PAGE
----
And occasionally you'll fool with one until it will come close to an inch at 25 yards, like my old M29-2. It's had the forcing cone job and bushings, and also been fire-lapped to remove the choke at the barrel threads. It's cylinder throats have been cut 0.0005" larger than bore diameter, a dimension that's fairly critical for best accuracy with cast bullets. Cylinder alignment is correct and barrel/cylinder gap is minimal at 0.002". It's also got a 6-1/2" barrel, which helps when shooting it in any fashion other than from a machine rest. I've got darn near as much tied up in gunsmithing as I paid for it and it still won't stay under 1" at 25 yards even with the best ammo I've been able to tailor for it, close, but no such luck. I've also got a Colt Python that really will stay under 3/4" all day, and I've fired many thousand rounds through my S&W .44 Magnums -- the recoil doesn't bother me, and it's highly exaggerated in any case -- so I know it isn't me.

Like old Elmer Keith, I long ago quit agonizing over the guys who write to tell me that all their guns shoot better than any of mine. 2-1/2" at 25 yards is plenty good for shooting deer at 50 yards and better than good enough for shootin' that griz that's gnawing on your leg.

@12:25 PM

An excess of partisanship
Hugh Hewitt addresses John McCain: "Senator, I have said this on the air and in print many times: You are a great American, a lousy senator, and a terrible Republican.

"You are a great American, and I will stand up in any room you enter, and applaud as long as anyone because of the service you have rendered and sacrifices you have made.


"If I am wrong and you do win the GOP nomination, I will support you and do so with enthusiasm and urge listeners do the same."
Good grief! If you think the guy is a lousy senator and a terrible Republican, what sort of president do you think he'd make? Personally, I vote for the best (or least worst) in any election and if it comes down to Hillary v. McCain, I'm afraid I'd vote for Hillary. She's certainly an avaricious ol' witch, but at least she's not batshit crazy.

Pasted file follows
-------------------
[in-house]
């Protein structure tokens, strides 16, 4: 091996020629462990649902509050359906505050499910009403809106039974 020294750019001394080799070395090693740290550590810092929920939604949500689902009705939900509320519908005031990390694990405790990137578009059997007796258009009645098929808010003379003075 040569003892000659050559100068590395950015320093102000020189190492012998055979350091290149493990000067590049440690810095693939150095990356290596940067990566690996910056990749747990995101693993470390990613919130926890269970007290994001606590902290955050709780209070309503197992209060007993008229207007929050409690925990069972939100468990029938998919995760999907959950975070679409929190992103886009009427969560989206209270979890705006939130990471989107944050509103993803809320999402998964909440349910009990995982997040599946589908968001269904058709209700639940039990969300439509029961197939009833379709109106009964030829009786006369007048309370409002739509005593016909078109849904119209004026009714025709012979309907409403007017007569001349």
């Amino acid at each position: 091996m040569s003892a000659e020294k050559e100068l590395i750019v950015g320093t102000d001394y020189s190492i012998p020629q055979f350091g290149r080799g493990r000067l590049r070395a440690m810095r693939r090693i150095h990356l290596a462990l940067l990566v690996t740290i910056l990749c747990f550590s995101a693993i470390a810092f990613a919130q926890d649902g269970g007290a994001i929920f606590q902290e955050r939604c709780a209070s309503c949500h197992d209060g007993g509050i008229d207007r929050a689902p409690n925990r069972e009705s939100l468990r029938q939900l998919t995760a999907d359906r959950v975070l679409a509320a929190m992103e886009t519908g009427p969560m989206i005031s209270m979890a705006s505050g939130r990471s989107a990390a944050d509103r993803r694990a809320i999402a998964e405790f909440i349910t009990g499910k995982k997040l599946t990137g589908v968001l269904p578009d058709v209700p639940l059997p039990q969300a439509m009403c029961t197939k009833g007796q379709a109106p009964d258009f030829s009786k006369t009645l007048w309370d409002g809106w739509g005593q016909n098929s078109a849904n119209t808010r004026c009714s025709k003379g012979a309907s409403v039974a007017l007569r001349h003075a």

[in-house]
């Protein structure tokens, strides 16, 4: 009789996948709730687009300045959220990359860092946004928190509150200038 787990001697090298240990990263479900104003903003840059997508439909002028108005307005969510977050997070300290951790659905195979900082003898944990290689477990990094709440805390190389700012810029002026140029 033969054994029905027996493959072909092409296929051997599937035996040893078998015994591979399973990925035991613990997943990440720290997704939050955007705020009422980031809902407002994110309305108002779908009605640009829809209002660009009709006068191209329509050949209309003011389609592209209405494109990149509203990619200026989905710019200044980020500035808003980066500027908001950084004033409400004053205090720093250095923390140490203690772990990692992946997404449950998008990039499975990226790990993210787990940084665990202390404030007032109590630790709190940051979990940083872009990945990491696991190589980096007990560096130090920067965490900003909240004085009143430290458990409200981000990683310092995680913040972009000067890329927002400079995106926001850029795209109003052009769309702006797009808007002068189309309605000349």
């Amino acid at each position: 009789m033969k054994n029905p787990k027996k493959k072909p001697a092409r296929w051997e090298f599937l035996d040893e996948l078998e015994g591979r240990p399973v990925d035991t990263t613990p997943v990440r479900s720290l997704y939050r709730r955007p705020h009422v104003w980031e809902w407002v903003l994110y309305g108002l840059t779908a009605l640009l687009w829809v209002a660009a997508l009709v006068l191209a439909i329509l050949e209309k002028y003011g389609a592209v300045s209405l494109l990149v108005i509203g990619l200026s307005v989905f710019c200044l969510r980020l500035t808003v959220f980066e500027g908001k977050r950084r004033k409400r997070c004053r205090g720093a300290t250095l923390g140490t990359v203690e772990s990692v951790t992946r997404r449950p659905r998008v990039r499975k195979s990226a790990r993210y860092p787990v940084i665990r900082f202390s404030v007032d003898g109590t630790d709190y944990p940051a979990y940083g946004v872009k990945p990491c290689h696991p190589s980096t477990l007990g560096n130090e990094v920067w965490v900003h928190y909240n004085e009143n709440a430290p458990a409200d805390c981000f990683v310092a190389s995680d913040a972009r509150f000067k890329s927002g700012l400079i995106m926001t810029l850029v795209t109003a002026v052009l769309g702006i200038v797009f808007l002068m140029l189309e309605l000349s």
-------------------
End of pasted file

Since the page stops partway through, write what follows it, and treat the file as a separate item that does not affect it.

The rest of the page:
@12:08 PM

An American, idle..
Corey Anderson certainly appears to have too much time on his hands to play around with Photoshop. Check out his cereal box series (just keep scrolling).

@11:43 AM

And there'll be plenty for everyone!
It will be beer for breakfast when CBS's "The Early Show" comes to Denver at 5 am on Friday. The "... Big Moment will highlight the city's reputation as the "Napa Valley of Beer." We are, after all, home to a half-dozen breweries and the Great American Beer Festival."

The Napa Valley of Beer? I suppose I knew that, where else can you park in one central location (Union Station) and walk to five brewpubs and a big league ball park? (I suppose it's actually six brewpubs if you count the Sandlot at Coors Field, but I don't. Somehow a nice thick, syrupy stout or porter isn't on the menu when I'm soakin' up the sun at the ball field. What are they thinking?)

Incidentally, I saw a big farm truck full of two-row malting barley going through town yesterday. The harvest is on and it looks to be another bumper crop, so don't worry, you don't have to start drinking at 5 am to get your share!

@7:08 AM

Wednesday, July 12, 2006- - -  
Are these gorgeous, or what?
Via the Fretboard Journal Blog, Fylde Guitars in England is making guitars and mandolins out of old single malt whisky barrels! I assume they're made of oak, which I wouldn't have thought would make a very good musical instrument, but they sure are pretty!

Update: Michael Simmons, Editor of the Fretboard Journal has emailed to thank me for my links to their blog and informs me that they've interviewed the folks at Fylde Guitars and will publish an article, probably in the sixth issue.

Further poking around at Fylde's website yields this description of their Single Malt mandolin:
The top is built up from sections of Oregon pine from a washback vessel from the Talisker distillery on the Isle of Skye. This vessel held hot spirit continually for around forty years before the timber came to Fylde. The back and sides are quartered oak from salvaged single malt Whisky casks, which have been soaked in maturing alcohol first in America or Spain, then in Scotland, for perhaps ten years before reaching our workshop. The neck and fingerboard are made from sections of both timbers. These timbers seem to suit mandolins remarkably well, adding a deep and mature nature to the sound.
Considering how incredibly cool these look they're also surprisingly affordable. I'll be eagerly waiting for the write-up.

@4:06 PM

Why are there so many more horse's asses than there are horses?
Washington - Troubled by vandalism and looting of archaeological sites on Western public land, some members of Congress are banding together to seek more resources to protect them.